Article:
Collage of seven people screaming from close

Restaurants should plan to diffuse situations: Hyper-partisanship is creating a supercharged atmosphere, where restaurants are increasingly becoming political battlegrounds. Confrontational events are damaging restaurant reputations and discouraging business. Restaurants need to prepare for contingencies, should partisan arguments and confrontations erupt. The main focus should be strategies designed to quickly diffuse the heated situation, by quickly separate the disputing parties. It is important to remember that these events are often not spontaneous, but are planned to maximize the sensational aspects, for instant-play on social media. The restaurant brand can be hurt if the offending or offended party believes that restaurant management is somehow complicit with one or the other side and therefore inadequate in its response. On Friday, for example, Senate Majority Leader Mitch McConnell and his wife DOT secretary Elaine Chao, were confronted by a group of men at Havana Rumba in Louisville, Ky. READ MORE or WATCH VIDEO.

FOOD SAFETY

No, man who ate squirrel brains didn’t die of vCJD: Last week, it was widely reported in the press that a man with a history of eating squirrel brains had died of vCJD, or variant Creutzfeldt Jacob Disease. The reporting of this case as probable vCJD, which in the past has been linked to consumption of beef contaminated with bovine spongiform encephalopathy (BSE, also known as “mad cow disease”) and suggesting the case might be linked to squirrel consumption was inappropriate and might cause alarm, according to a statement from the National Prion Disease Pathology Surveillance Center. The original diagnosis was based on MRI results, all other clinical and demographic evidence strongly suggested sporadic Creutzfeldt-Jakob disease (sCJD), which occurs randomly at a rate of about one per one million people annually. Autopsy later confirmed the man’s death was caused by sCJD, not vCJD. Both diseases are caused by misfolded bits of protein known as prions, but the sporadic variety is not linked to food. READ MORE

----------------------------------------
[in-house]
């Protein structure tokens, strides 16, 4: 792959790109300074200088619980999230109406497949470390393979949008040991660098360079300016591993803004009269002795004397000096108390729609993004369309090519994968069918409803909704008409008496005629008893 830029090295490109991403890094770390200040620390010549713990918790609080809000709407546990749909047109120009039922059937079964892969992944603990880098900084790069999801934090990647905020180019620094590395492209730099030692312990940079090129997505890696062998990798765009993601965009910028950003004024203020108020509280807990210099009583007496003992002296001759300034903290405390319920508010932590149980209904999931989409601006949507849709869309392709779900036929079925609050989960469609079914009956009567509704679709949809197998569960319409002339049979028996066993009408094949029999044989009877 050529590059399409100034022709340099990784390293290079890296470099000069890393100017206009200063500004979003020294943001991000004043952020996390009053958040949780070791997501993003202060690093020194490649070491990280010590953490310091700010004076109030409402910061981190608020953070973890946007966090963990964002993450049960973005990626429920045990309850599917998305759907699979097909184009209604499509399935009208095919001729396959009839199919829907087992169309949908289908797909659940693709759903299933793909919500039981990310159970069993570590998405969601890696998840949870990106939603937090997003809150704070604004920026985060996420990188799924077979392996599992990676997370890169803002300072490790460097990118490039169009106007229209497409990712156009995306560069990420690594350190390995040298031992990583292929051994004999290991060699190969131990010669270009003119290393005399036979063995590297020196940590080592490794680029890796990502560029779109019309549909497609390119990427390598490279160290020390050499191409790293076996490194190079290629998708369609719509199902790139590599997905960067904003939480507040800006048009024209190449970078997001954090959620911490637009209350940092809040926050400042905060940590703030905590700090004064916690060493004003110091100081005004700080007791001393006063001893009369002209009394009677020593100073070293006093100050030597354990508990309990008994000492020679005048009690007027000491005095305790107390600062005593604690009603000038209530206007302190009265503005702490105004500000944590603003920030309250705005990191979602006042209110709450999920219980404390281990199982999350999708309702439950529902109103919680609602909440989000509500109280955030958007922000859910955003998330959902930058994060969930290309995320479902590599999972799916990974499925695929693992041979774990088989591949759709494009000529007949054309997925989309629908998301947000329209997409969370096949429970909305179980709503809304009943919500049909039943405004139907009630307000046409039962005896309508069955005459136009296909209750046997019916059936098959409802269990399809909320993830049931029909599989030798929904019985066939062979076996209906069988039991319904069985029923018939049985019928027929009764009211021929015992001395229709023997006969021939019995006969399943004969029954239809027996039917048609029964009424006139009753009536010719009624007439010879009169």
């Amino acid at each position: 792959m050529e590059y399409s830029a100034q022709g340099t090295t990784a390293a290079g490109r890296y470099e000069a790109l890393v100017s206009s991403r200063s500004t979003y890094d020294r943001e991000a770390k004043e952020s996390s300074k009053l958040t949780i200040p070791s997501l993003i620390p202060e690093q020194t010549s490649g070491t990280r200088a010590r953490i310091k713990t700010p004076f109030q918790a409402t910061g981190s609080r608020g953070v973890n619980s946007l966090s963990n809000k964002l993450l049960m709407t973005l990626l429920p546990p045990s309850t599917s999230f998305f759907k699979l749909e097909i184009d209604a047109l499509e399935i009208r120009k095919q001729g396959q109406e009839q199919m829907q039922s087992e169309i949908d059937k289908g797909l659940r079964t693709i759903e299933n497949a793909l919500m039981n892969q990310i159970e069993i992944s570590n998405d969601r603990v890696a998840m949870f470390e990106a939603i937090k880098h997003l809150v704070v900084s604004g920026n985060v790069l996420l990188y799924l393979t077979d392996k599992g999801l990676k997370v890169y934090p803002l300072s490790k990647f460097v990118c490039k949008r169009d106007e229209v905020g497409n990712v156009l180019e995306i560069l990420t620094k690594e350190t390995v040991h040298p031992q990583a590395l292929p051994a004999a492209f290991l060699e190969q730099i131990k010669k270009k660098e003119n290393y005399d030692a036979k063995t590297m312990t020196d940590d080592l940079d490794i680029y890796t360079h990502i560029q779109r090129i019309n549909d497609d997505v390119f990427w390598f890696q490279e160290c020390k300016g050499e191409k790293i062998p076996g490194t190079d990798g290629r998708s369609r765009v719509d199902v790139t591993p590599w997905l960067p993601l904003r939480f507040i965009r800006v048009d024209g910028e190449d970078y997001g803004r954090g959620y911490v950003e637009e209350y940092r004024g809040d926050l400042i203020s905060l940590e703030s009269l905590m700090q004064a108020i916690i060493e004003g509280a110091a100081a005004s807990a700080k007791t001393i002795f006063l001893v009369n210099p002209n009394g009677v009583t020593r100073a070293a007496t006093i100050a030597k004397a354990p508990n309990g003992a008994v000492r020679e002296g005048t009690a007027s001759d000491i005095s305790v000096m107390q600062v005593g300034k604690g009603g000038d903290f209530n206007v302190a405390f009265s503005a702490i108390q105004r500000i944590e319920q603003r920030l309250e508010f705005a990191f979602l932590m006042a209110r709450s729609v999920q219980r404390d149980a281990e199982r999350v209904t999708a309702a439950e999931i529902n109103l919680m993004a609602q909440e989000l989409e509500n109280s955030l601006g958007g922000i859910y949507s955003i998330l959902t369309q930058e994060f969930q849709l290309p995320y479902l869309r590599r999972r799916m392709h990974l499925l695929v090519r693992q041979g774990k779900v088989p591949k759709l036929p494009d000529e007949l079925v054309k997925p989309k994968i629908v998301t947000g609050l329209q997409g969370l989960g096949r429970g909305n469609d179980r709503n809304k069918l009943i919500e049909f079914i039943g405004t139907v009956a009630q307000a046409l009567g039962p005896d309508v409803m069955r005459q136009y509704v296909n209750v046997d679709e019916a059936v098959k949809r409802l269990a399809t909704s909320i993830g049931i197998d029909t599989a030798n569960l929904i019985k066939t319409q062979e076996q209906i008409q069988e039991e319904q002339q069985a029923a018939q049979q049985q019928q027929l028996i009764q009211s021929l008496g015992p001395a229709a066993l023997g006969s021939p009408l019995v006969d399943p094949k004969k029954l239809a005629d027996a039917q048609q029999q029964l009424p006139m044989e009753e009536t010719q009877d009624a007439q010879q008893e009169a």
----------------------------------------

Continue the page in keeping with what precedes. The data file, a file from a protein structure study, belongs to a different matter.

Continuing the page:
FOOD SECURITY

Hurricane caused staggering ag losses: The Georgia Department of Agriculture estimates farm damages after Hurricane Michael to be as high as $2.8 billion. Meanwhile, in North Florida, timber industry losses alone are almost half that amount. The Florida Department of Agriculture estimates Michael damaged three million acres of timberland to the tune of $1.3 billion. READ MORE

Milk production up, but not cow numbers: The biggest news in the dairy world on Friday was USDA’s release of the September milk production report. Year-over-year production in the month of September rose 1.3 percent over 2017 numbers, and that came entirely from growth in production per cow. Cow numbers were a different story. READ MORE

Global consumption also lags: Continual production growth has required strong demand to soak up the additional milk. While domestic demand was usually adequate to take up the supply, in recent years we’ve relied on global demand to contain the growing production. Production has continued to grow throughout 2018, but the global demand  hasn’t kept up enough to strengthen prices. READ MORE

PUBLIC HEALTH

Chinese fentanyl is leading cause of opioid deaths: Fentanyl produced in China is being smuggled into the U.S. at such alarming levels that it is now the leading cause of opioid overdoses, killing nearly 29,000 Americans last year. A recent U.S. indictment of a Shanghai gang has exposed how the deadly network works. READ MORE

CYBER SECURITY

About that Facebook hack: When Facebook announced at the end of September that it had suffered a data breach that ultimately affected 30 million accounts, it seemed, perhaps, like the work of sophisticated nation state hackers. But a new report from The Wall Street Journal suggests spammers as the culprit instead. Criminals can do a great deal of damage with the kind of information stolen from Facebook. READ MORE

MISCELLANEOUS

Recall highlights challenges for food businesses and their insurers: The impact of Arizona beef distributor JBS Tolleson’s recent recall of nearly seven million pounds of ground beef sold nationwide has yet to be determined. The recall, prompted by 57 cases of Salmonella across 16 states, will likely lead to a loss in profits, supply chain losses and potential reputational damage. This recall highlights some major challenges for food businesses and their insurers. READ MORE